There are many secrets no one told me when I became a mother. Here are three:
1. Labor hurts more than you can imagine.
2. Breastfeeding also hurts. 3. Adolescence hurts too (see No. 1).
But the biggest detail everyone left out is that parenting is just a phase, a stage, a short-term gig.
Plenty of print has been devoted to the myth that parenting is for life, it never ends, and your children always need you. To the contrary, I think that parenting, like pregnancy, is a temp job. Or it should be.
Remember how it seemed like pregnancy lasted forever? During pregnancy, time slows as your belly grows. Then, in an instant, it’s over. You’re no longer pregnant, but your world is forever changed. Even the most stubborn, overdue gestation results in the greatest prize of all. Pregnancy’s end is inevitable.
So, I should have realized that the end of parenting was also inevitable. But no one ever mentioned the gestation period for parenting or a retirement date. There is one, even if it’s a bit of a moving target.
Like pregnancy, at first parenting stretches out endlessly—sleep deprivation, angst over bullying, infinite hours of homework help, heatstroke on the soccer field, concerts that won’t end. Then—whoosh!—it’s over. You’re integral to every decision. Then—snap!—your opinion no longer needed. Thanks, though.
Grizzled veteran parents told me that parenting would be the hardest job I’d ever love. But not one of them bothered to mention that parenting is also the only job where hard work and good luck basically guarantee unemployment. It turns out that, as a parent, you only reach the top of your profession when you lose your job.
As much as I love parenting, if I am successful (and lucky) in this line of work, I will be removed from my full-time staff position to become an occasional consultant, called upon only when my expertise (or credit card) is needed. Then as a consultant, if the business I helped set up hums along glitch-free, I’ll be let go. I’ll lose my clients.
Apparently if you’re really lucky, as this parenting gig ends, instead of a receiving gold watch, you are rewarded with competent, passionate, caring young adults. Congratulations!
Sure, I might dabble and still pretend to do some parenting. Yes, the phone will ring and one of my progeny (using my cell phone family plan) will ask how to cook an artichoke. An occasional long distance phone call will bemoan the loss of a wallet, credit card, leather jacket, fill-in-the-blank. Maybe I can still comfort a broken heart.
But I believe this parenting gig is meant to have built-in obsolescence. In other words, I will always be a parent, but I won’t always be parenting. Hopefully, my kids wot really need me to.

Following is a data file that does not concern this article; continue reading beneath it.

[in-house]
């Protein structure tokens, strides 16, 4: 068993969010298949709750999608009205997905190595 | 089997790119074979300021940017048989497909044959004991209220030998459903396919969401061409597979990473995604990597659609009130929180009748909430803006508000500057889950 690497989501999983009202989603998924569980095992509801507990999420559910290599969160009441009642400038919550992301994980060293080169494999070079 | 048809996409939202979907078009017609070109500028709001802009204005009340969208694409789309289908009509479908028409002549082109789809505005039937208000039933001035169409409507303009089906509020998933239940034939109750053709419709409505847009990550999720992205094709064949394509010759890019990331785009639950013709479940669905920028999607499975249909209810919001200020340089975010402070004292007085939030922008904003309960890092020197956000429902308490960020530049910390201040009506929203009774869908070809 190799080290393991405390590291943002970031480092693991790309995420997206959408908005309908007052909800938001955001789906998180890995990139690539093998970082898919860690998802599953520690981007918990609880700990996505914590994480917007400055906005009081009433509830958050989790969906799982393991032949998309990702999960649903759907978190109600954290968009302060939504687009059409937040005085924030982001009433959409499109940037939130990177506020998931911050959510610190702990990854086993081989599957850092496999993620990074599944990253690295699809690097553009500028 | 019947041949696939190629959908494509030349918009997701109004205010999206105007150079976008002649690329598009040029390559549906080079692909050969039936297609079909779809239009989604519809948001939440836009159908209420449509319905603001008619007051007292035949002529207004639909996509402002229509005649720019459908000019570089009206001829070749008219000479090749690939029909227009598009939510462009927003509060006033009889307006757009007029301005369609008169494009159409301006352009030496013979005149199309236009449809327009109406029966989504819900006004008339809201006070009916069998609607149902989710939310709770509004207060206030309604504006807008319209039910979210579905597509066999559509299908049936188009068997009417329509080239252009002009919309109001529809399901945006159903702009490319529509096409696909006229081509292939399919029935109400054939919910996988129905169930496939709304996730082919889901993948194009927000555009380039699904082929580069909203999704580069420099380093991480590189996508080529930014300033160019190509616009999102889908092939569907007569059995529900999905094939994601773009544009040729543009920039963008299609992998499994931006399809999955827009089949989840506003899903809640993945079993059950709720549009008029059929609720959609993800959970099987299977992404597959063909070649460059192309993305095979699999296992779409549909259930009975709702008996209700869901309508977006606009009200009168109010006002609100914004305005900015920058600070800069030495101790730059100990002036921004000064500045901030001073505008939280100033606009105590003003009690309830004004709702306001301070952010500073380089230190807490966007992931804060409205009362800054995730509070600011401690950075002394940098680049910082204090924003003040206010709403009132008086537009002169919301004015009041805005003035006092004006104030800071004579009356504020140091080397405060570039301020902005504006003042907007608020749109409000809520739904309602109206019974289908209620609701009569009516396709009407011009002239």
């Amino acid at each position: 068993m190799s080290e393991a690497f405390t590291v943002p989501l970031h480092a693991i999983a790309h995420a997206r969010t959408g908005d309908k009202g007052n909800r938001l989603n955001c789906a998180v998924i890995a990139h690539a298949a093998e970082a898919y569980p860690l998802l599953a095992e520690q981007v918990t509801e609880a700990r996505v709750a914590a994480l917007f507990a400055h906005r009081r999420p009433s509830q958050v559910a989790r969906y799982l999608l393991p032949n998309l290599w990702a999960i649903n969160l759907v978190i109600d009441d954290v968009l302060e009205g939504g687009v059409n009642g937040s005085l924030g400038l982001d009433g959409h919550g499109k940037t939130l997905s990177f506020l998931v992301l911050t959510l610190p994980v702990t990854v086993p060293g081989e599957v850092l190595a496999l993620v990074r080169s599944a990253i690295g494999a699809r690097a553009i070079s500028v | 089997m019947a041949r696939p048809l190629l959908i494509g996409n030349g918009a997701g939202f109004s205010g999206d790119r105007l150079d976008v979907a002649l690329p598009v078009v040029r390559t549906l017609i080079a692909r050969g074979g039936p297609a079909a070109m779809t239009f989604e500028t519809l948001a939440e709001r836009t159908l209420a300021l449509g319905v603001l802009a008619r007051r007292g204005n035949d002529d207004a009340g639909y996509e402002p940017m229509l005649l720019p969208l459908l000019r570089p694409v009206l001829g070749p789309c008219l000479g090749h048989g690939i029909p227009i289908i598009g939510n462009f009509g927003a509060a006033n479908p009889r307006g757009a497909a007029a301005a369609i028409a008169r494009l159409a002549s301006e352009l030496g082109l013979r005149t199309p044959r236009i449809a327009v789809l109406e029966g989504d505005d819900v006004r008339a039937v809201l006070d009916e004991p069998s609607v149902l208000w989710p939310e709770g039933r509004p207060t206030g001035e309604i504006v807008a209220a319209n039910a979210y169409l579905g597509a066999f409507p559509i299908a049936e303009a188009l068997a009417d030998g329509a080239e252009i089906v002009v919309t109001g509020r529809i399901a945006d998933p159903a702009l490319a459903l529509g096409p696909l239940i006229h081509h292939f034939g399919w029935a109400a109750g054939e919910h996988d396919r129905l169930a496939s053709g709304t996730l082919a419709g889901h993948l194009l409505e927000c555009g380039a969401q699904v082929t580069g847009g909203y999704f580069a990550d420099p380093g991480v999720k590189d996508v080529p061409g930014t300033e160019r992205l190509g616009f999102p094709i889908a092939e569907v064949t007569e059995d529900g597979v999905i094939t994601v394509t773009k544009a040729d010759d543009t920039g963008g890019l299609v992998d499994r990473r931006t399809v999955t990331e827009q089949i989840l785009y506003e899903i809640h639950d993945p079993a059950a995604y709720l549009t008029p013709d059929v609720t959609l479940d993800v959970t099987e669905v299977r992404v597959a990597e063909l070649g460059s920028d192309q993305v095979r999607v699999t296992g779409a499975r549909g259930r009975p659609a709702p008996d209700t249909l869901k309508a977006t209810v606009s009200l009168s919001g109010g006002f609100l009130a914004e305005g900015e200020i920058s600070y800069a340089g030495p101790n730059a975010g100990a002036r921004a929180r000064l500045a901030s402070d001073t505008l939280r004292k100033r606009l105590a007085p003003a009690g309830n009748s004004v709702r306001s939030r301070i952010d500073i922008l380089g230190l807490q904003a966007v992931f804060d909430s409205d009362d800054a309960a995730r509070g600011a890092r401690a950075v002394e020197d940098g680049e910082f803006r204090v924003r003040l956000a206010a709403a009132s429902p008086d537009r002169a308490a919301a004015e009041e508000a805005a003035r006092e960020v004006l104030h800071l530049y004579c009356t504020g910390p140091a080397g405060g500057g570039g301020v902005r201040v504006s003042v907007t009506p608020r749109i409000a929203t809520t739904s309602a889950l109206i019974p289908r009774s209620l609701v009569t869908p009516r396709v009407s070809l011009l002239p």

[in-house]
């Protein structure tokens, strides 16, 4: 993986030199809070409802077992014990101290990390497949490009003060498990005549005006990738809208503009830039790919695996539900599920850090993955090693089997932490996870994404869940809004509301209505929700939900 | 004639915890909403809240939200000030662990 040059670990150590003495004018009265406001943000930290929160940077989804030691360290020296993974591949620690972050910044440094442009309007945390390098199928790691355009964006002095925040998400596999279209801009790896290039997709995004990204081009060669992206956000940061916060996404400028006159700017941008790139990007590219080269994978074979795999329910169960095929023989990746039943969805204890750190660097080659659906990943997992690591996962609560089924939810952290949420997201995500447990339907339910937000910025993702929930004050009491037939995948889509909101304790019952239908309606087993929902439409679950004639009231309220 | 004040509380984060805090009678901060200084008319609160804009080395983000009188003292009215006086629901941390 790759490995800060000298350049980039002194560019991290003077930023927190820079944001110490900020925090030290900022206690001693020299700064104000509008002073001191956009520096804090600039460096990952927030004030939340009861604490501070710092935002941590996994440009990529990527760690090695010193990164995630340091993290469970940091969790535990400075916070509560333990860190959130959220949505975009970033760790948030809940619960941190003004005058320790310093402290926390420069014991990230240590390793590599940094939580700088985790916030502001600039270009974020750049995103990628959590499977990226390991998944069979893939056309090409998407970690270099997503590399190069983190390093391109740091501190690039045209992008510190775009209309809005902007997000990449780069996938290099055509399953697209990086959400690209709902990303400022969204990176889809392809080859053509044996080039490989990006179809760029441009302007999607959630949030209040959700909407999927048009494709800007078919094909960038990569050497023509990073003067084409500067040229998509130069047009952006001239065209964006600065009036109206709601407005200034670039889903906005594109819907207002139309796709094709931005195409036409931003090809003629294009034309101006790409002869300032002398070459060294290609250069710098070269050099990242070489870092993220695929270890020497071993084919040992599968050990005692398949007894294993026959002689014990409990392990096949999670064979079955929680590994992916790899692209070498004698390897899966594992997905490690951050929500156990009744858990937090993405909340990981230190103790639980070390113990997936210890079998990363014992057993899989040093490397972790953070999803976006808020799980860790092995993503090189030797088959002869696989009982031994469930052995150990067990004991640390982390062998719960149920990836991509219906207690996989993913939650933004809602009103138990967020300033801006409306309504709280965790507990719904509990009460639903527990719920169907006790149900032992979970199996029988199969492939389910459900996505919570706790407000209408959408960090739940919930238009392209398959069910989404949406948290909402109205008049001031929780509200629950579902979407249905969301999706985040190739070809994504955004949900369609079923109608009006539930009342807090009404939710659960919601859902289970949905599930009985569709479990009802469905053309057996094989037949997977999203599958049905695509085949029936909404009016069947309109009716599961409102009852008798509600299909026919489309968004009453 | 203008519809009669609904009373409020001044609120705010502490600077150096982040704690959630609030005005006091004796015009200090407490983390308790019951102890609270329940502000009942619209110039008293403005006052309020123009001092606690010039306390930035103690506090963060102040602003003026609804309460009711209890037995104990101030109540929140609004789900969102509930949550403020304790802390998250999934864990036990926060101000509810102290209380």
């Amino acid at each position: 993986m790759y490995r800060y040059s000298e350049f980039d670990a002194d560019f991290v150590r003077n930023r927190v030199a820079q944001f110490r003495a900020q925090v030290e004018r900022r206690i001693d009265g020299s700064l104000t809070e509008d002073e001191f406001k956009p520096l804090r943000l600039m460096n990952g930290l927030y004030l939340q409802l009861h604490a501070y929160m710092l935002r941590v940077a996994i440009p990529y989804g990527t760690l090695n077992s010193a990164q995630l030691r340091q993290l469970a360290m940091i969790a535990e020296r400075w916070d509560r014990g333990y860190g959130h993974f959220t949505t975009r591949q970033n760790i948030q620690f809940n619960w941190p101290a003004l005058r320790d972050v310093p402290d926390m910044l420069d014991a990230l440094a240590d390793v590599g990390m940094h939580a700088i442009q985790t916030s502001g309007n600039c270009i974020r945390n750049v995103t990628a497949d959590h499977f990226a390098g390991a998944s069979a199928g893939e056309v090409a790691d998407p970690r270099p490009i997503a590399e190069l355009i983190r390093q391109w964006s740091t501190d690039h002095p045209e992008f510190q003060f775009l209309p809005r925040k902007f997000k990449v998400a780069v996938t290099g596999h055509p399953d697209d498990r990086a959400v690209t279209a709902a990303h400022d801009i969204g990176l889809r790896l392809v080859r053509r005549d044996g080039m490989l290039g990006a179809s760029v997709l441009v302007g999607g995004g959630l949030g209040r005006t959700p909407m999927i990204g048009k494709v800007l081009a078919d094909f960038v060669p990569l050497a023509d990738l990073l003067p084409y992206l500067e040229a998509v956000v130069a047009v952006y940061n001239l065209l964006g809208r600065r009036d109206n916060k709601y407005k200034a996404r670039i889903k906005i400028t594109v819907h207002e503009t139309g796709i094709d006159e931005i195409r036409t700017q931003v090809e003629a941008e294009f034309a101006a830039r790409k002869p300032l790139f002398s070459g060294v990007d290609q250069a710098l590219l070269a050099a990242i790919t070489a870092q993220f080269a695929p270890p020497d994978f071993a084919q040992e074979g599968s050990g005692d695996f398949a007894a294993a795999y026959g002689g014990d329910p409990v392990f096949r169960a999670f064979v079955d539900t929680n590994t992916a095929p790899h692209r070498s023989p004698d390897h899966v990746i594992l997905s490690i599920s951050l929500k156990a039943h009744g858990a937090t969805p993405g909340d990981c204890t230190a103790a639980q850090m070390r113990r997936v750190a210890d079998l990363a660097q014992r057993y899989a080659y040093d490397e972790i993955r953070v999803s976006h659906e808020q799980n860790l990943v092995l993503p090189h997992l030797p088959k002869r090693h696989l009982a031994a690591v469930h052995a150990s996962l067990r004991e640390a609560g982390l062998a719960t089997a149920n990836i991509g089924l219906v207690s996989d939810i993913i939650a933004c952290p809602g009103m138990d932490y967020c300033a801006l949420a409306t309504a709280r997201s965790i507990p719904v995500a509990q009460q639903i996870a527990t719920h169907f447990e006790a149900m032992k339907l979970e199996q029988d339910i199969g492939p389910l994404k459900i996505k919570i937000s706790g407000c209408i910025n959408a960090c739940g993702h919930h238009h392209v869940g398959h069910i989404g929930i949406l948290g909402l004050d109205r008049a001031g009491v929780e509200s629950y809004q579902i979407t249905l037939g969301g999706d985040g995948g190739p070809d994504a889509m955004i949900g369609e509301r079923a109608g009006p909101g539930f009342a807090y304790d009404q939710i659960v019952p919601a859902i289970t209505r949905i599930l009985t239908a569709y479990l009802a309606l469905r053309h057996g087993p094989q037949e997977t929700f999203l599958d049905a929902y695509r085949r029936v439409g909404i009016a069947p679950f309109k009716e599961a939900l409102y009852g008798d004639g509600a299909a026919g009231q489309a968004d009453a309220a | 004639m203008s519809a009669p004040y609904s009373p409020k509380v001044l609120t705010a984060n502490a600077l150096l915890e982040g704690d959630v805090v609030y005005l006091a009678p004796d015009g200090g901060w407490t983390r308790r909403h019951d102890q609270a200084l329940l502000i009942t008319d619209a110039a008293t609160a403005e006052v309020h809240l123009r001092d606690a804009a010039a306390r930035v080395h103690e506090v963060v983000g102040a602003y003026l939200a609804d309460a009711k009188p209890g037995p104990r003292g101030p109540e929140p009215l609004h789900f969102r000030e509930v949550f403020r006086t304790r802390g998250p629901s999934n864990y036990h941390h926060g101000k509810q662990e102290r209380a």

When they stop needing me, I’ll have proof that I did my job. Otherwise, where’s the bonus for completing this project? There’s no gold watch waiting for me at retirement.
There is already proof that I have parented, of course. Proof that the excessive birthday parties, friendship dramas, and midnight pickups in my slippers are more than a mirage can be found in my multiplying gray hairs, a few million family photographs, and the picture books still on the shelf, the ones I know word for word.
The real proof, the most concrete examples that I did my job well (and had infinite good luck) are those human beings who share my bone structure and my love of movies.
My oldest child has now survived her first year post-college and is gainfully employed. My second child organized and tackled a gap year across the country and now attends college as he promised he would. Bringing up the rear is my high school freshman who is pretty much cooked.
It seems my parenting days are numbered as my former duties can be outsourced to alarm clocks, laundromats, takeout menus, friends, partners, colleagues, teachers, mentors and shrinks.
I plan to be jobless because I am counting on my kids not to need my parenting to nag them to get out of bed, scour Craigslist for gigs, and hit the pavement. I am counting on them to financially support themselves and be able to find the emotional support they need. And I am counting on them to become the competent, passionate, caring young adults the world needs.
I’m OK with the idea that their success means I lose my job. I’ll still be around, in my new position as consultant, ready to step in as needed, but gratefully underemployed.
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